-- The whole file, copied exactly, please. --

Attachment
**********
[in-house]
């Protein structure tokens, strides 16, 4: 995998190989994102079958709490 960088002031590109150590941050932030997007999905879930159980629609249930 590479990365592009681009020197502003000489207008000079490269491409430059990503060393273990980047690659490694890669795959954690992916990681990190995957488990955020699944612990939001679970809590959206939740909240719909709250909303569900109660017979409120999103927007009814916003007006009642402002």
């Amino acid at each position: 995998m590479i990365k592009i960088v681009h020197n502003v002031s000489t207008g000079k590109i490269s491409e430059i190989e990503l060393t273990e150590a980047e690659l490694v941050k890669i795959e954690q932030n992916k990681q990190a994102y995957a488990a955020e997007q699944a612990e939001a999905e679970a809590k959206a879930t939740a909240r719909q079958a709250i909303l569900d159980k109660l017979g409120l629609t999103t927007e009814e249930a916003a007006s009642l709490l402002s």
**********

[in-house]
């Protein structure tokens, strides 16, 4: 995998190989994102079958709490 960088002031590109150590941050932030997007999905879930159980629609249930 590479990365592009681009020197502003000489207008000079490269491409430059990503060393273990980047690659490694890669795959954690992916990681990190995957488990955020699944612990939001679970809590959206939740909240719909709250909303569900109660017979409120999103927007009814916003007006009642402002």
């Amino acid at each position: 995998m590479i990365k592009i960088v681009h020197n502003v002031s000489t207008g000079k590109i490269s491409e430059i190989e990503l060393t273990e150590a980047e690659l490694v941050k890669i795959e954690q932030n992916k990681q990190a994102y995957a488990a955020e997007q699944a612990e939001a999905e679970a809590k959206a879930t939740a909240r719909q079958a709250i909303l569900d159980k109660l017979g409120l629609t999103t927007e009814e249930a916003a007006s009642l709490l402002s």